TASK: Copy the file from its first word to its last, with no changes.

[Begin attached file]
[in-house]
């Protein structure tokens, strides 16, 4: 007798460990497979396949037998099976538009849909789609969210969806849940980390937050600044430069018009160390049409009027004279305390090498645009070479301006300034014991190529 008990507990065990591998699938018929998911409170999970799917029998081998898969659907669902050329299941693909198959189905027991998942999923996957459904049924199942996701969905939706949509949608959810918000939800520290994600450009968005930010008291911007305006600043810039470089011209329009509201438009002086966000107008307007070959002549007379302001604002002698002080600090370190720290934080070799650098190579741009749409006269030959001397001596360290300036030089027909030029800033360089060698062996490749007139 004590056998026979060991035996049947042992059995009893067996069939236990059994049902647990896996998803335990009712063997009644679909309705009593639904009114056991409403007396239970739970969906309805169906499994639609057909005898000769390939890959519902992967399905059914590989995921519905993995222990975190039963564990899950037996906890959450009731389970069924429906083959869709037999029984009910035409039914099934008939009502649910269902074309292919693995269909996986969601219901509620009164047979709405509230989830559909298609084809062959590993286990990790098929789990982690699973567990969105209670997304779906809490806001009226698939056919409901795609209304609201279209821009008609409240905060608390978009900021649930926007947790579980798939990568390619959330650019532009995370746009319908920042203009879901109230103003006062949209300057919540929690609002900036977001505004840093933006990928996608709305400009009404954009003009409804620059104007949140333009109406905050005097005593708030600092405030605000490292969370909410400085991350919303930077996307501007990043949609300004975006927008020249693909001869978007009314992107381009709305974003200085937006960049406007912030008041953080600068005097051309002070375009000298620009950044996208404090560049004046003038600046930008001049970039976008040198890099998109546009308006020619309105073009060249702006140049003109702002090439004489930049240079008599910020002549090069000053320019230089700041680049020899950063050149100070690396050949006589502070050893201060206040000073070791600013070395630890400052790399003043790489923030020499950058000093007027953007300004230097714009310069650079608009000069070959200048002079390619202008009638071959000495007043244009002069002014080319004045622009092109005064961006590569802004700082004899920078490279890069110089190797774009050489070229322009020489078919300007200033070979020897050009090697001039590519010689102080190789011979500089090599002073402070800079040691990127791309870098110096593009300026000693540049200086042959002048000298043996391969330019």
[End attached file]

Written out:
[in-house]
């Protein structure tokens, strides 16, 4: 007798460990497979396949037998099976538009849909789609969210969806849940980390937050600044430069018009160390049409009027004279305390090498645009070479301006300034014991190529 008990507990065990591998699938018929998911409170999970799917029998081998898969659907669902050329299941693909198959189905027991998942999923996957459904049924199942996701969905939706949509949608959810918000939800520290994600450009968005930010008291911007305006600043810039470089011209329009509201438009002086966000107008307007070959002549007379302001604002002698002080600090370190720290934080070799650098190579741009749409006269030959001397001596360290300036030089027909030029800033360089060698062996490749007139 004590056998026979060991035996049947042992059995009893067996069939236990059994049902647990896996998803335990009712063997009644679909309705009593639904009114056991409403007396239970739970969906309805169906499994639609057909005898000769390939890959519902992967399905059914590989995921519905993995222990975190039963564990899950037996906890959450009731389970069924429906083959869709037999029984009910035409039914099934008939009502649910269902074309292919693995269909996986969601219901509620009164047979709405509230989830559909298609084809062959590993286990990790098929789990982690699973567990969105209670997304779906809490806001009226698939056919409901795609209304609201279209821009008609409240905060608390978009900021649930926007947790579980798939990568390619959330650019532009995370746009319908920042203009879901109230103003006062949209300057919540929690609002900036977001505004840093933006990928996608709305400009009404954009003009409804620059104007949140333009109406905050005097005593708030600092405030605000490292969370909410400085991350919303930077996307501007990043949609300004975006927008020249693909001869978007009314992107381009709305974003200085937006960049406007912030008041953080600068005097051309002070375009000298620009950044996208404090560049004046003038600046930008001049970039976008040198890099998109546009308006020619309105073009060249702006140049003109702002090439004489930049240079008599910020002549090069000053320019230089700041680049020899950063050149100070690396050949006589502070050893201060206040000073070791600013070395630890400052790399003043790489923030020499950058000093007027953007300004230097714009310069650079608009000069070959200048002079390619202008009638071959000495007043244009002069002014080319004045622009092109005064961006590569802004700082004899920078490279890069110089190797774009050489070229322009020489078919300007200033070979020897050009090697001039590519010689102080190789011979500089090599002073402070800079040691990127791309870098110096593009300026000693540049200086042959002048000298043996391969330019």